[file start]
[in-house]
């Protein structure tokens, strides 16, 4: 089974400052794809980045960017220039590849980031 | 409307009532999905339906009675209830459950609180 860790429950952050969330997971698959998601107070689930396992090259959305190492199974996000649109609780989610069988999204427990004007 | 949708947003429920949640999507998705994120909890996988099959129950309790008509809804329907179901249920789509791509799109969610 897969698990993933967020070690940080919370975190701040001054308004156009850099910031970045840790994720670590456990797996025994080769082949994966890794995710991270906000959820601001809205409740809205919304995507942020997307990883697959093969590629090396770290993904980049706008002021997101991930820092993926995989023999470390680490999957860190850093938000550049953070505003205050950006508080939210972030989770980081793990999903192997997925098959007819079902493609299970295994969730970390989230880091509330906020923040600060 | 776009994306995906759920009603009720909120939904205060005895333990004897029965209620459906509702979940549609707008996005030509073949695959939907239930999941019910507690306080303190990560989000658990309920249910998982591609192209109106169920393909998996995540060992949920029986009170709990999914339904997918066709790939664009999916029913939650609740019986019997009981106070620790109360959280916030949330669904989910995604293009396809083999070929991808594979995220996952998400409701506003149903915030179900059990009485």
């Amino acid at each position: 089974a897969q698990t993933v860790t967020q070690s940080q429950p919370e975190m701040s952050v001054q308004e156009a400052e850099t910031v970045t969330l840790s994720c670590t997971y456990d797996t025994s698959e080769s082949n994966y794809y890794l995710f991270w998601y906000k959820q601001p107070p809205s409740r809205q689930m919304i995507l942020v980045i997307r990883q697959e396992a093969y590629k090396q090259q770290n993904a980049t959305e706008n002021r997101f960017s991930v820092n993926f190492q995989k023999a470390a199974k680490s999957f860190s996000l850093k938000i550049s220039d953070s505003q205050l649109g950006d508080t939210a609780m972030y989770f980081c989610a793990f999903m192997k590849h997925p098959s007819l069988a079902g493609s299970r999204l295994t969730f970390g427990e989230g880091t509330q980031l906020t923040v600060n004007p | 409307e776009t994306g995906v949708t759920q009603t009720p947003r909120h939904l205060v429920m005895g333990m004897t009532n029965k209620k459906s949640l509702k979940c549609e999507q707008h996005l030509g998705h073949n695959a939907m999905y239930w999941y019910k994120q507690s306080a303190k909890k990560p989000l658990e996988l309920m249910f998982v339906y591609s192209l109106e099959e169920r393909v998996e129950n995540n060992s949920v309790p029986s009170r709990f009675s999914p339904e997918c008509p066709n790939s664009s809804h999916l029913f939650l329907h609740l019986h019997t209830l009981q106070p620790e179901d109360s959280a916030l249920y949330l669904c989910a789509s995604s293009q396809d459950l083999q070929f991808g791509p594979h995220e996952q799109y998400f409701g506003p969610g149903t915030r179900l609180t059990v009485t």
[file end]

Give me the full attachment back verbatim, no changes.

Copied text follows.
[in-house]
């Protein structure tokens, strides 16, 4: 089974400052794809980045960017220039590849980031 | 409307009532999905339906009675209830459950609180 860790429950952050969330997971698959998601107070689930396992090259959305190492199974996000649109609780989610069988999204427990004007 | 949708947003429920949640999507998705994120909890996988099959129950309790008509809804329907179901249920789509791509799109969610 897969698990993933967020070690940080919370975190701040001054308004156009850099910031970045840790994720670590456990797996025994080769082949994966890794995710991270906000959820601001809205409740809205919304995507942020997307990883697959093969590629090396770290993904980049706008002021997101991930820092993926995989023999470390680490999957860190850093938000550049953070505003205050950006508080939210972030989770980081793990999903192997997925098959007819079902493609299970295994969730970390989230880091509330906020923040600060 | 776009994306995906759920009603009720909120939904205060005895333990004897029965209620459906509702979940549609707008996005030509073949695959939907239930999941019910507690306080303190990560989000658990309920249910998982591609192209109106169920393909998996995540060992949920029986009170709990999914339904997918066709790939664009999916029913939650609740019986019997009981106070620790109360959280916030949330669904989910995604293009396809083999070929991808594979995220996952998400409701506003149903915030179900059990009485």
């Amino acid at each position: 089974a897969q698990t993933v860790t967020q070690s940080q429950p919370e975190m701040s952050v001054q308004e156009a400052e850099t910031v970045t969330l840790s994720c670590t997971y456990d797996t025994s698959e080769s082949n994966y794809y890794l995710f991270w998601y906000k959820q601001p107070p809205s409740r809205q689930m919304i995507l942020v980045i997307r990883q697959e396992a093969y590629k090396q090259q770290n993904a980049t959305e706008n002021r997101f960017s991930v820092n993926f190492q995989k023999a470390a199974k680490s999957f860190s996000l850093k938000i550049s220039d953070s505003q205050l649109g950006d508080t939210a609780m972030y989770f980081c989610a793990f999903m192997k590849h997925p098959s007819l069988a079902g493609s299970r999204l295994t969730f970390g427990e989230g880091t509330q980031l906020t923040v600060n004007p | 409307e776009t994306g995906v949708t759920q009603t009720p947003r909120h939904l205060v429920m005895g333990m004897t009532n029965k209620k459906s949640l509702k979940c549609e999507q707008h996005l030509g998705h073949n695959a939907m999905y239930w999941y019910k994120q507690s306080a303190k909890k990560p989000l658990e996988l309920m249910f998982v339906y591609s192209l109106e099959e169920r393909v998996e129950n995540n060992s949920v309790p029986s009170r709990f009675s999914p339904e997918c008509p066709n790939s664009s809804h999916l029913f939650l329907h609740l019986h019997t209830l009981q106070p620790e179901d109360s959280a916030l249920y949330l669904c989910a789509s995604s293009q396809d459950l083999q070929f991808g791509p594979h995220e996952q799109y998400f409701g506003p969610g149903t915030r179900l609180t059990v009485t």